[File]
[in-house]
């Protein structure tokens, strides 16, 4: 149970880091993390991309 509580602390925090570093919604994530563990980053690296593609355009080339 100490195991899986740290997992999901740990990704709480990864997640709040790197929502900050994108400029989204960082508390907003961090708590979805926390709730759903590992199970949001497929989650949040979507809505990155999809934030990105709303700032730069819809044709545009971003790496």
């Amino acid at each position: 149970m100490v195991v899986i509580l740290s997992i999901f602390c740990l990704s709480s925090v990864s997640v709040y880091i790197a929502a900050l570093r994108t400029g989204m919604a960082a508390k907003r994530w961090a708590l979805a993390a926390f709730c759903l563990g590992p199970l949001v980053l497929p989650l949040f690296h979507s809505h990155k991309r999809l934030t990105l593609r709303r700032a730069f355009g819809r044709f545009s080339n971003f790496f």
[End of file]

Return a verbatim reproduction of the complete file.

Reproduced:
[in-house]
């Protein structure tokens, strides 16, 4: 149970880091993390991309 509580602390925090570093919604994530563990980053690296593609355009080339 100490195991899986740290997992999901740990990704709480990864997640709040790197929502900050994108400029989204960082508390907003961090708590979805926390709730759903590992199970949001497929989650949040979507809505990155999809934030990105709303700032730069819809044709545009971003790496």
């Amino acid at each position: 149970m100490v195991v899986i509580l740290s997992i999901f602390c740990l990704s709480s925090v990864s997640v709040y880091i790197a929502a900050l570093r994108t400029g989204m919604a960082a508390k907003r994530w961090a708590l979805a993390a926390f709730c759903l563990g590992p199970l949001v980053l497929p989650l949040f690296h979507s809505h990155k991309r999809l934030t990105l593609r709303r700032a730069f355009g819809r044709f545009s080339n971003f790496f």